Update, 1 a.m.: The National Weather Service has canceled the tornado warning for east central Palm Beach County.
Update, 12:50 a.m.: The National Weather Service has issued a tornado warning for east central Palm Beach County until 1 a.m.
The most dangerous part of the storm will be near Boynton Beach beginning around 12:45 a.m.
Update: 10:55 p.m. Around 10:30 p.m., the National Weather Service reported strong thunderstorms moving into Western Glades County with winds gusting between 45 and 55 mph
Update 9:20 p.m. The Storm Prediction Center has increased the threat area across South Florida for severe weather, including in Palm Beach County.
The marginal threat for thunderstorms means locally damaging winds and tornadoes are possible.
The worst of the weather is expected to hit the southeast coast after 2 a.m.
Previous story: Thunderstorms are possible late this afternoon into the overnight hours ahead of what may be the coldest, driest air of the season and the first extended period of below normal temperatures since late January.
The Storm Prediction Center has extended the marginal threat area to include much of Collier, Glades, Indian River, Brevard and Hendry counties, with a mention of storms along the southeast coast including in Palm Beach County.
But National Weather Service forecasters in Miami said there is a chance the threat will be moved even further east this afternoon, and Melbourne meteorologists aren’t ruling out tornadoes in some Central Florida counties.
A surface low pressure system located this morning over the western Gulf of Mexico and its trailing front is responsible for whatever rain and storms occur during the next 24 hours with Palm Beach County forecast to get up to 0.25 inches of rain by 8 a.m. Tuesday.
The National Weather Service in Miami said the best chance for thunderstorms will come after 6 p.m. this evening as a squall line moves west to east across the Peninsula. Storms will be emboldened by a screaming jet stream running at 150 mph and higher moisture levels on the west coast of the state.
This map shows the forecast location of the front as of 2 p.m. this afternoon.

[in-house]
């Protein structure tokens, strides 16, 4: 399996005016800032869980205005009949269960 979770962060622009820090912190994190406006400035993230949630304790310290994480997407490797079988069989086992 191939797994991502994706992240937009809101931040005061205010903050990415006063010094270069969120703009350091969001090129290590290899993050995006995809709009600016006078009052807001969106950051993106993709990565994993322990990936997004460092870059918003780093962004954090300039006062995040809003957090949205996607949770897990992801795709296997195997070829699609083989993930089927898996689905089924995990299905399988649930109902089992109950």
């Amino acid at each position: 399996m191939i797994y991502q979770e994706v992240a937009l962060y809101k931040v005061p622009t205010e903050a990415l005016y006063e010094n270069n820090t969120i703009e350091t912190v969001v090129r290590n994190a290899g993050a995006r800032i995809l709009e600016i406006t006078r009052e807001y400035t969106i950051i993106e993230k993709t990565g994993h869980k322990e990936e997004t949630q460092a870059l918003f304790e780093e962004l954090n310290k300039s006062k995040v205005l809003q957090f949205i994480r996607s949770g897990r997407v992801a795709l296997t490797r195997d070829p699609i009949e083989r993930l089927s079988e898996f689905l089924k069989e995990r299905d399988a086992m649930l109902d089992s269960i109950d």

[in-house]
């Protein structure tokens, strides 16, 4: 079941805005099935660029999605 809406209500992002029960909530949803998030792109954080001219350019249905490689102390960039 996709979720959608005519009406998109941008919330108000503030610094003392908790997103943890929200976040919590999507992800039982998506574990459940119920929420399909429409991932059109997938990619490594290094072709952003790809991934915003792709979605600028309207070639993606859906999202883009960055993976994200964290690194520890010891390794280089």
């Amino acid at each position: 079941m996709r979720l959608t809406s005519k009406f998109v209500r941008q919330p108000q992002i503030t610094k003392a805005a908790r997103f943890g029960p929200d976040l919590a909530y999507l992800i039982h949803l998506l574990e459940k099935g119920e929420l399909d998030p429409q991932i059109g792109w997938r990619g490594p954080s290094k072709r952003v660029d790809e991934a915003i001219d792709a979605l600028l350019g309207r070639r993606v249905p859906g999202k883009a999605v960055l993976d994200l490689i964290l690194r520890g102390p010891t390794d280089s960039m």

By 8 a.m. Tuesday, the front is expected to be through the area and the National Weather Service is forecasting only a 20 percent chance of rain for South Florida on Tuesday.
But the real news is a day behind the front when what forecasters said could be the coolest air of the season washes through the Peninsula.
“This air mass looks to be one of the driest and coolest, potentially, that South Florida has seen this winter,” NWS forecasters in Miami wrote in a discussion. “Temperatures in the 40s and 50s can be expected over a large portion of South Florida from mid-week to week’s end.”
Because the drier air will make temperatures feel “crisp”, forecasters said they will be keeping a close eye on winds later this week to see if a wind chill threat emerges.
The normal daytime high this time of year for West Palm Beach is 79 degrees, with a normal overnight low of 62 degrees. That means temperatures will be running about 10 degrees cooler than normal.
While South Florida is bracing for cold temperatures, the Northeast is expecting blizzard conditions and a paralyzing storm that has already led to thousands of flight cancellations today and tomorrow.
Accuweather meteorologists said the snowfall could rival the blizzard of March 1993.
“The heaviest snow is likely to fall near the I-81 corridor of Pennsylvania and along part of the New York Thruway in the Hudson Valley of New York, I-91 in northern Connecticut and Massachusetts and I-93 in New Hampshire,” Accuweather wrote in a press release.
Twelve states are under a winter storm warning from the National Weather Service. Areas from West Virginia to Maine can expect debilitating conditions and snowfall of one to three inches per hour in some places.
In New York, blizzard conditions with up to 2 feet of snow are forecast for the western portions of the state. Possible blizzard conditions early Tuesday morning are forecast for southeastern areas.
In Boston, snow will start falling early Tuesday morning with winds increasing throughout the day to gusts of up to 40 mph. Chance of precipitation is 100 percent with new snow accumulations of up to 17 inches possible.
“Residents should prepare for school closures and potential cancellations of sporting events due to hazardous travel for players and fans,” according to Accuweather Senior Meteorologist Kristina Pydynowski in a morning forecast. “New York City’s Central Park has not recorded more than 10 inches of snow from one storm in March since the 1993 Storm of the Century.”
Forecasters in the Mount Holly, N.J. office of the National Weather Service are asking people to stay in their homes between 2 a.m. and 2 p.m. Tuesday. If travel is unavoidable, people are being asked to take a “safety packet” of warm clothing, bottled water and a fully charged cell phone.
“No unnecessary travel,” they wrote.